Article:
I’m starting to identify more and more with my children’s short tempers and periodic tantrums, to comprehend how something seemingly small can send them into a major hissy fit. How the third, “you have to wear the shoes, not the sandals” can sound just like fingernails on the chalkboard.
It sucks to be told what to do all the time. It’s frustrating to not be in control. It’s annoying to always have to follow the rules, to not be the one to decide what you’ll eat for lunch or dinner, and to have time limits put on how much time you can do things you want to do. And these feelings of inequality and impotence compound.
One question I clearly remember from the 93 that make up the Myers Briggs Personality Type test is, “Would you choose to be a child or an adult?” Are you kidding me? An adult! I want to be an adult. I want to control my own life, make my own mistakes, create my own fun. A child again? No, no thank you.
I’m sure there are people who feel the opposite, but I just don’t see it. Childhood is what you endure (yes, often happily) to get to the rest of your life, to the good part, to the part where you can eat what you want, drink what you want, do what you want, and be who you want.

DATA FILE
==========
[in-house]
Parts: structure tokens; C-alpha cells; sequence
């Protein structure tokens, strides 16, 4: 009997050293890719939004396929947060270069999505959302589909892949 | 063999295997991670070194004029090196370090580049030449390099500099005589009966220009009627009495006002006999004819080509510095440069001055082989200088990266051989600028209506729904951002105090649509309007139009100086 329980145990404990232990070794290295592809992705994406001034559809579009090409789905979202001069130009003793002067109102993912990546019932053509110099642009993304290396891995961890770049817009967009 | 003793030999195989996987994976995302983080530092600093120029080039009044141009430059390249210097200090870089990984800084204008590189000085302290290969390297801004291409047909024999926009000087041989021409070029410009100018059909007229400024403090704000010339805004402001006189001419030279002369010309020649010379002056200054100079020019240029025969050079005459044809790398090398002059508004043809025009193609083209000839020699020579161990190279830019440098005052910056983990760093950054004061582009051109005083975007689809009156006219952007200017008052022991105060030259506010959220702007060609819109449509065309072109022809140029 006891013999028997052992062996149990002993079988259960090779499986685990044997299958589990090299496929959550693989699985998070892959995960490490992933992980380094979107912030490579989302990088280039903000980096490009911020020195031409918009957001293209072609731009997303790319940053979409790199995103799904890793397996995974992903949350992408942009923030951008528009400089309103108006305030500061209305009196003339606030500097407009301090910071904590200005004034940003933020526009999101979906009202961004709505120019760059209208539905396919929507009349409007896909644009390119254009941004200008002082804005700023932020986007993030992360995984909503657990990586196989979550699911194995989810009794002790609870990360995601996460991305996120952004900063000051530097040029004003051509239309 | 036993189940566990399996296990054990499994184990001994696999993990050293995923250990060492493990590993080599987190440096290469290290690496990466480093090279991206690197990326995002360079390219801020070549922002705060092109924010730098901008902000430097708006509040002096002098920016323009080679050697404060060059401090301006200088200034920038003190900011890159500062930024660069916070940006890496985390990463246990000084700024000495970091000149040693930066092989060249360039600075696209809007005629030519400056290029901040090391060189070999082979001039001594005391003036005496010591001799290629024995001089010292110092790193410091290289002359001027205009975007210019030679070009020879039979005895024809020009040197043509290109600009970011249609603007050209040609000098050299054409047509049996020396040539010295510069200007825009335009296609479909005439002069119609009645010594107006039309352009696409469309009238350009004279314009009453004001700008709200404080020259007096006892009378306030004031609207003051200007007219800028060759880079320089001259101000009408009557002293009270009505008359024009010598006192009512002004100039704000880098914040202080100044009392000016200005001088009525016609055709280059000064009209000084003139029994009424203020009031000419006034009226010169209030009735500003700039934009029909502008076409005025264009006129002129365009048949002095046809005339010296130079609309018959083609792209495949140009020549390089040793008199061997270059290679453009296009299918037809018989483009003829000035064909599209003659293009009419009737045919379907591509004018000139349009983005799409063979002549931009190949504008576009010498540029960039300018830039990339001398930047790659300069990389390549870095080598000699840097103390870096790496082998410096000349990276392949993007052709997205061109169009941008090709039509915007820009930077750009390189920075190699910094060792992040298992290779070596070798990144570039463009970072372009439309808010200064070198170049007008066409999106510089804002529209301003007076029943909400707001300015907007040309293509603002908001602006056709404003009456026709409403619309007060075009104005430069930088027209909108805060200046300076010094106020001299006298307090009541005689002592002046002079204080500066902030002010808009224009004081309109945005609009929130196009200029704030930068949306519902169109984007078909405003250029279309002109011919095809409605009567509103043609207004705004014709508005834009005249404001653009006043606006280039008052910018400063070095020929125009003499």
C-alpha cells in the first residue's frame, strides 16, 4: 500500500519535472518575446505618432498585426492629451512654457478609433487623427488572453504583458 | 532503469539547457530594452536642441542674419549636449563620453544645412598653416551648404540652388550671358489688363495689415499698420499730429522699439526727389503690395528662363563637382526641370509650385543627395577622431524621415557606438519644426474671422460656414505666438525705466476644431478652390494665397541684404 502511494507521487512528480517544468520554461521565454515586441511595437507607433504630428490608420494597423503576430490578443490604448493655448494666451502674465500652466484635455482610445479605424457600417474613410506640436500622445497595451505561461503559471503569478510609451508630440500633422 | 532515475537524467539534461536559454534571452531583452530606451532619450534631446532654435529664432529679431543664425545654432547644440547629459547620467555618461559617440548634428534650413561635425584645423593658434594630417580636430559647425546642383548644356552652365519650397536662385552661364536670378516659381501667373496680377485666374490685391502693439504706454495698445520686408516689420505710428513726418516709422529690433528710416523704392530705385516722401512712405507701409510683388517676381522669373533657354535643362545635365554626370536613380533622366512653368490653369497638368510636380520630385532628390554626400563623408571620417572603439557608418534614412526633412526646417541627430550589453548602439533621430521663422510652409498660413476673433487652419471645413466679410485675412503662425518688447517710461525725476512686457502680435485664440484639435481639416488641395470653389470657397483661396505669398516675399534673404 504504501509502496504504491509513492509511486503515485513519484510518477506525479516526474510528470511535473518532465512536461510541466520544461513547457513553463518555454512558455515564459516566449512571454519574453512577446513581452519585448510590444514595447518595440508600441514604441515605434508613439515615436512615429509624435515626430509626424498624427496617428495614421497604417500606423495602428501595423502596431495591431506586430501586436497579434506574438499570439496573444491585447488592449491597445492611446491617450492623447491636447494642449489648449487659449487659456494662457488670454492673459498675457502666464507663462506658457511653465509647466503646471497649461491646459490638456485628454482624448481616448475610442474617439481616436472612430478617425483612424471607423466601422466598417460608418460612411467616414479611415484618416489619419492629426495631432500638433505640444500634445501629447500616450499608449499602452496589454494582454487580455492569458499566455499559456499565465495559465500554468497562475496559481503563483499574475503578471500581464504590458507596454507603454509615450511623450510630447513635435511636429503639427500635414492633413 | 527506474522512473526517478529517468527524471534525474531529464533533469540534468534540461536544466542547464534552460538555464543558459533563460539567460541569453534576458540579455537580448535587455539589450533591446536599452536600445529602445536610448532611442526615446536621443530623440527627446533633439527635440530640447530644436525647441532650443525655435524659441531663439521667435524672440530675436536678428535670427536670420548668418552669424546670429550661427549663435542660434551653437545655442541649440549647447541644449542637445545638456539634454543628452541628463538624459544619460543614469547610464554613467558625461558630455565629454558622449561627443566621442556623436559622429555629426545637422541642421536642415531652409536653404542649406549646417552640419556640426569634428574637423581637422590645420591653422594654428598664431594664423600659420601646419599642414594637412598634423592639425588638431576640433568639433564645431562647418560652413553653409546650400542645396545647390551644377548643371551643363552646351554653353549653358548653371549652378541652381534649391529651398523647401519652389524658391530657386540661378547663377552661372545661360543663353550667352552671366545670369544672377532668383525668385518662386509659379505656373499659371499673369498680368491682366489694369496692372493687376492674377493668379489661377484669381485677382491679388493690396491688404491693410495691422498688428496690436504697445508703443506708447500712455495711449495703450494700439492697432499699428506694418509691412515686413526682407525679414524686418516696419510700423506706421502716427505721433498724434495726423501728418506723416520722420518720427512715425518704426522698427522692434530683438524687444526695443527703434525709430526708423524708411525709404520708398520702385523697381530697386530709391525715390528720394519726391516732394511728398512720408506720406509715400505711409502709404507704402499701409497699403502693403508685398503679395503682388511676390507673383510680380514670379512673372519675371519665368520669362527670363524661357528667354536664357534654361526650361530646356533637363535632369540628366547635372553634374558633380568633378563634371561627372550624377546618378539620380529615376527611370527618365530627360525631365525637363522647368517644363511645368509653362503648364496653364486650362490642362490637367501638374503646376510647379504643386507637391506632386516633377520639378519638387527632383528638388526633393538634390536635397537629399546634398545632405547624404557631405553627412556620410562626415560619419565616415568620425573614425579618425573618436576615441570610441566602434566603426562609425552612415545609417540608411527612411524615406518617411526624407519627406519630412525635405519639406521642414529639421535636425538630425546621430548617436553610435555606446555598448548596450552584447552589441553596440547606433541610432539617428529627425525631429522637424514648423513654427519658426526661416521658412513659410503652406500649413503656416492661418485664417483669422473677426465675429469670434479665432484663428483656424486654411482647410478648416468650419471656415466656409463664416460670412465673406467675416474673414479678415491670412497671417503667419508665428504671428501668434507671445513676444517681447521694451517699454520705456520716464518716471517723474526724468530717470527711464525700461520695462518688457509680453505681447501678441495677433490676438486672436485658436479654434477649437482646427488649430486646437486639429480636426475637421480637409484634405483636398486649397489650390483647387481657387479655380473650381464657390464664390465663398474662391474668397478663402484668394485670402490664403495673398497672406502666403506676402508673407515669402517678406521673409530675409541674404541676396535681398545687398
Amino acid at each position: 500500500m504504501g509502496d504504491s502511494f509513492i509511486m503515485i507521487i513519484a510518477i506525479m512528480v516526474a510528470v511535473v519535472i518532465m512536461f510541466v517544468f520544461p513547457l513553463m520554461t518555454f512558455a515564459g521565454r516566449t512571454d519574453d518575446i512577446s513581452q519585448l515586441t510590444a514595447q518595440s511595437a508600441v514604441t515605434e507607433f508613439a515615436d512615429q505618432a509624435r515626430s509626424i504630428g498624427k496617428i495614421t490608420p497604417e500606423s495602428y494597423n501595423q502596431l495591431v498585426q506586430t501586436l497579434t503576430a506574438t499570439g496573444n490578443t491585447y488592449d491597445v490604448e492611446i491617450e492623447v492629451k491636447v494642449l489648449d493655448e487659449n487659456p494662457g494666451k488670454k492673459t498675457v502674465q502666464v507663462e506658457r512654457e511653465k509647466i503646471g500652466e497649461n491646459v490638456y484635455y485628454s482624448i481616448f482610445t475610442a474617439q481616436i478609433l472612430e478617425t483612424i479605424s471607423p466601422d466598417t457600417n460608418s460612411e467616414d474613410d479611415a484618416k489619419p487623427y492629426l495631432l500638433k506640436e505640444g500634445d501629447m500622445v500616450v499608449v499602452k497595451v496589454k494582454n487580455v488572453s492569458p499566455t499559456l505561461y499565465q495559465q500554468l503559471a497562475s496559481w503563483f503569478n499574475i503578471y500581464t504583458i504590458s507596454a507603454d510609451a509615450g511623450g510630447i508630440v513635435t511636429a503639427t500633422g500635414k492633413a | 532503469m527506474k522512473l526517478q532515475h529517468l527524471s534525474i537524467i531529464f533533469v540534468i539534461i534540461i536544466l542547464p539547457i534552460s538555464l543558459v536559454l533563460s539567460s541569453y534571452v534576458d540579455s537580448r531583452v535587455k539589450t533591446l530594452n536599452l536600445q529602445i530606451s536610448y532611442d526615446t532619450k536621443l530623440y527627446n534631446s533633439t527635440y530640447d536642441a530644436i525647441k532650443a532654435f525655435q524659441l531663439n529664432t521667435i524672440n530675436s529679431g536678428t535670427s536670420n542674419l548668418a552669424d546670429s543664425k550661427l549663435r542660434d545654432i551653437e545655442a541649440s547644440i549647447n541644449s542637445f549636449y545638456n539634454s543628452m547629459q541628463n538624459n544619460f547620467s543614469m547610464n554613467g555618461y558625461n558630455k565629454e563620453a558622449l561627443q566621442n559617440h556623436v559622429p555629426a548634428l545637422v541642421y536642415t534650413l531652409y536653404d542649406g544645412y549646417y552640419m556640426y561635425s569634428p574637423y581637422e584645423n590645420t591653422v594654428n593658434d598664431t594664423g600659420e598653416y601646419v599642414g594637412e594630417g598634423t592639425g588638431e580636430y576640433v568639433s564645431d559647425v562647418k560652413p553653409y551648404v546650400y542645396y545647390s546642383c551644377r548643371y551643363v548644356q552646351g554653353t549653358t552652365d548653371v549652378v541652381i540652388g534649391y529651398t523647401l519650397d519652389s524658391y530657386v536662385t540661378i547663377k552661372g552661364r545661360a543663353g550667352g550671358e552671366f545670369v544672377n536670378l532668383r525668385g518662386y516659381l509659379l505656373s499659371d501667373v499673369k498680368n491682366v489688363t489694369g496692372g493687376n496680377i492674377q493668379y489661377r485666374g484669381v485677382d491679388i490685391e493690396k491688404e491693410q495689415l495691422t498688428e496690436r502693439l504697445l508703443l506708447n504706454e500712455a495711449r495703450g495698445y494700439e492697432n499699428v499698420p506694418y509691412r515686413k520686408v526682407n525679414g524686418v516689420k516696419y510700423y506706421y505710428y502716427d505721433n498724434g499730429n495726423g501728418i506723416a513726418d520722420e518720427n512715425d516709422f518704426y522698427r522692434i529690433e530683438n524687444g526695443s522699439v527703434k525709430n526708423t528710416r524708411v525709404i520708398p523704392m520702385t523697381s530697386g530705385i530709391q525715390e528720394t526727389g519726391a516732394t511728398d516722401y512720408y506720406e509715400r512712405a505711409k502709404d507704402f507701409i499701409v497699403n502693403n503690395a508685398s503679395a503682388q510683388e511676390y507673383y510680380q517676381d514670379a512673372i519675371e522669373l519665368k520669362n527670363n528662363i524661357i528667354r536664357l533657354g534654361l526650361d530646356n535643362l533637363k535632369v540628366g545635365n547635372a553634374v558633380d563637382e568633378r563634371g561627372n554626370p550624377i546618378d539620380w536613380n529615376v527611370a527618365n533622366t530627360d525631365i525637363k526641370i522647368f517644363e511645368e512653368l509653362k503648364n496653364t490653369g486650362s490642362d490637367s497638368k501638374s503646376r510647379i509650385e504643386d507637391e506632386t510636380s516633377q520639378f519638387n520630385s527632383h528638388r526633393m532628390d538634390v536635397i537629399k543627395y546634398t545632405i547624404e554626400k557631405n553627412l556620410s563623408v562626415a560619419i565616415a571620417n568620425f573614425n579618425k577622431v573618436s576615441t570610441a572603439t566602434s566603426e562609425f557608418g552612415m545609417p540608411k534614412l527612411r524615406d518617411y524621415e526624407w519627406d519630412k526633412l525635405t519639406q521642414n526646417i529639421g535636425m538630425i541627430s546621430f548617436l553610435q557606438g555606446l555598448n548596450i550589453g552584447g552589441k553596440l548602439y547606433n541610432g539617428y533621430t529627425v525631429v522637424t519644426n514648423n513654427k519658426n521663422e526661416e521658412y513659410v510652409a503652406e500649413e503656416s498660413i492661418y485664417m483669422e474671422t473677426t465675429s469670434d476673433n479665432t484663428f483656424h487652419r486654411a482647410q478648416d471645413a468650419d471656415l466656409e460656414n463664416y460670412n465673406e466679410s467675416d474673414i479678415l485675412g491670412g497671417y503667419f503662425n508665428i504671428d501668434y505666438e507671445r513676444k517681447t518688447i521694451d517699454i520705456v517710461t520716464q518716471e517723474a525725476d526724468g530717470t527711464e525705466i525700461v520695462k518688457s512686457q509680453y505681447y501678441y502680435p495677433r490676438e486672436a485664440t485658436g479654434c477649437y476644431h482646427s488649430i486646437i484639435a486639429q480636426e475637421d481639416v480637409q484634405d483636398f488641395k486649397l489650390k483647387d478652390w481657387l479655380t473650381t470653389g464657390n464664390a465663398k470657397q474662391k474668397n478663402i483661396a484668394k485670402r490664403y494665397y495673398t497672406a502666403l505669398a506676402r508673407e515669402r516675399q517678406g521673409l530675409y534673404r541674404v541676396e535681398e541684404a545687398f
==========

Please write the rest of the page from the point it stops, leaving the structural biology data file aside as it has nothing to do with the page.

I feel like a child in this hospital, and I’m damn sick of it. It won’t be long until I’m throwing the same fits my 5 year old does. I’m already crying as often as she does.
Because having to eat food that you don’t feel like eating just because that’s what’s being served gets old, so does not being able to take off and go somewhere by yourself, and having to live according to someone else’s timetable. Even worse is having someone else tell you what’s best for your own body, it’s perhaps the definition of subordination.
I’m sure my current episode of identifying with my kids’ dependency will last about as long as it takes to drive home from the hospital, but for this moment in time, I’m feeling their angst.